Don't Fail To Prove Nexus To VA?
In our last blog post in this series, we discussed the “current disability” requirement that a veteran must establish in order to qualify for veterans disability compensation benefits. If you have not read our other blog posts in this series, we would suggest that you start with part one first. This blog post will discuss the final requirement of qualifying for veterans’ disability compensation benefits: a nexus between the in service event and the current disability or disabilities.
What is the nexus requirement?
Essentially, nexus is a requirement that the in service event and the current disability are connected in some way. The clearest connection would be when a veteran suffered some specific injury and is still disabled as a result of that injury. For example, a veteran who suffered a leg injury in service resulting in the amputation of part of his leg would clearly have a nexus between the in service event and his disability.
Presumptions of nexus between in service event and disability
Sometimes, the nexus between an in service event and a disability is presumed by the Department of Veterans Affairs. One example is a Vietnam veteran who develops certain diseases such as prostate cancer, lung cancer, heart disease, diabetes, or Parkinson’s disease. For those diseases and some others, VA presumes that there is a nexus between military service in Vietnam (with presumed exposure to Agent Orange) and the development of those diseases. VA also assumes a nexus between service in the Gulf Wars and development of certain conditions such as chronic fatigue syndrome and fibromyalgia.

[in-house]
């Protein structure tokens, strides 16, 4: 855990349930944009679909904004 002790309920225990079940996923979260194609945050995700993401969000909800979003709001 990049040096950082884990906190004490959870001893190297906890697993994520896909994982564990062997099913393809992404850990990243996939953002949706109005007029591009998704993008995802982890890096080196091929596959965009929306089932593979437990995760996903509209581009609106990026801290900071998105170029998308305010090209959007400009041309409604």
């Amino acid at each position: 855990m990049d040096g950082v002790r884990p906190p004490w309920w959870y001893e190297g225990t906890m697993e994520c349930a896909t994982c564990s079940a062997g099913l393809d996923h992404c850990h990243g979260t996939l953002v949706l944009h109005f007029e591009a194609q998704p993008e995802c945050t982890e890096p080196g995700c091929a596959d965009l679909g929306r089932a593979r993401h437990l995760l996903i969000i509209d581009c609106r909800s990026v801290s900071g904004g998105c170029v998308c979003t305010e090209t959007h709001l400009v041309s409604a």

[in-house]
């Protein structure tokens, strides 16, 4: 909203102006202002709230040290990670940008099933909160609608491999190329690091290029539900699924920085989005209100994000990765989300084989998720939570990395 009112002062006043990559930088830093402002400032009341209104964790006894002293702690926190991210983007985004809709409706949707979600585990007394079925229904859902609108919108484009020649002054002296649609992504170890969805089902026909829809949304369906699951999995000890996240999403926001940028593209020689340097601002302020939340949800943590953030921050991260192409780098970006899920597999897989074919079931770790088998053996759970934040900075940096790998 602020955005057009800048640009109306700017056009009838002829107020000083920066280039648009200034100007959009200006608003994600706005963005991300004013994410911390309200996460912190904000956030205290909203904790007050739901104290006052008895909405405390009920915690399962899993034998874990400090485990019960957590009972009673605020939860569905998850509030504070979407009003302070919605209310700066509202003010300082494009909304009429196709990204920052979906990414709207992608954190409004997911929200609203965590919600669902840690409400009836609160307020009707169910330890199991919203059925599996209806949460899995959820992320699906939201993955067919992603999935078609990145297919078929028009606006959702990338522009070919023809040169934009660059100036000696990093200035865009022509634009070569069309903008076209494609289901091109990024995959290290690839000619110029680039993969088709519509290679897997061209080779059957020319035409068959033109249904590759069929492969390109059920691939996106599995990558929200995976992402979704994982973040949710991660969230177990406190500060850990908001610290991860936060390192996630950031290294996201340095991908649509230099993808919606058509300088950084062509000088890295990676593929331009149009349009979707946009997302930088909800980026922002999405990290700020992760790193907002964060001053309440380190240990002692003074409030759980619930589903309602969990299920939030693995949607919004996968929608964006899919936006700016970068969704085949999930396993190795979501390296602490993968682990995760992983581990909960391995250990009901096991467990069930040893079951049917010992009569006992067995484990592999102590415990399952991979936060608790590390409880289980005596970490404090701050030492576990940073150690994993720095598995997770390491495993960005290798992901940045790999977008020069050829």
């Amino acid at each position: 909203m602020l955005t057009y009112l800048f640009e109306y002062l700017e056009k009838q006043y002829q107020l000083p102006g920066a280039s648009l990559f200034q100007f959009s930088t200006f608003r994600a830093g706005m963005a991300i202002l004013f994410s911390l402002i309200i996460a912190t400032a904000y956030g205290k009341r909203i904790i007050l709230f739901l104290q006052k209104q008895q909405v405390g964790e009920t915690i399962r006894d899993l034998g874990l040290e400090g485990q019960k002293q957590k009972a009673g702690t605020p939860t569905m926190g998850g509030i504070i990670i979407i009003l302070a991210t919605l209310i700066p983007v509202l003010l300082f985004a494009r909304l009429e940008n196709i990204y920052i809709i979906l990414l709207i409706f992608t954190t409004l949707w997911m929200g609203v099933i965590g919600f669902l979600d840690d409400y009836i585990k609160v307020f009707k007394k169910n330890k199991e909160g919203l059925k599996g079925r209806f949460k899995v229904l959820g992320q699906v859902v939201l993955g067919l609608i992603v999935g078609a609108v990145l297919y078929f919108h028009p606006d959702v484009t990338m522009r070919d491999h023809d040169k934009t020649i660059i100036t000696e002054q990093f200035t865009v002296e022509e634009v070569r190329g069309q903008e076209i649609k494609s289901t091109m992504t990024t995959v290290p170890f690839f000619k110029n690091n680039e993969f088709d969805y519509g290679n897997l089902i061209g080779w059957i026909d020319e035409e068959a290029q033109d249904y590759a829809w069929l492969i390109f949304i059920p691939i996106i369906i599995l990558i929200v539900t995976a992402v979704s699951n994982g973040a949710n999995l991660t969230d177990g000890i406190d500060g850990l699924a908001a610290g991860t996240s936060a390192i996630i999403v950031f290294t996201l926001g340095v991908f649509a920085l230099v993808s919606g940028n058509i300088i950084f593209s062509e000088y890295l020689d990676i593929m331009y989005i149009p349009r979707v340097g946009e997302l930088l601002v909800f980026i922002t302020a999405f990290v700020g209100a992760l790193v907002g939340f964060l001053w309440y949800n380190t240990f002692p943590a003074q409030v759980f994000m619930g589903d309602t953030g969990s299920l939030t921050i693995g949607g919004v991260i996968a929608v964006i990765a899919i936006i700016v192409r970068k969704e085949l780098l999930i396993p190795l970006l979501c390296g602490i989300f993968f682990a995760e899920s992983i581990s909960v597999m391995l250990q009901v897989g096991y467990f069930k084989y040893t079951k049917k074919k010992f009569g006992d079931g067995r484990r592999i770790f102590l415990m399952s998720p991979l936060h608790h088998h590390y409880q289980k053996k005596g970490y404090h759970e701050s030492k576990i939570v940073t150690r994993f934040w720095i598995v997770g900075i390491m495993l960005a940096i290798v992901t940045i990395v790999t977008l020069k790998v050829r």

If a veteran applies for veterans’ disability compensation and successfully satisfies all of the requirements, the veteran should receive a rating decision from the Department of Veterans Affairs and a letter explaining how much monthly compensation the veteran will receive.
Our law firm often handles veterans’ initial applications for veterans’ disability compensation for free. If you would like to speak to one of our attorneys about it, have other questions about a claim for veterans disability compensation or a denial of all or part of a claim for benefits, please feel free to call our office or complete the “Need Help” form on this page for a free consultation with one of our attorneys that handles veterans disability claims.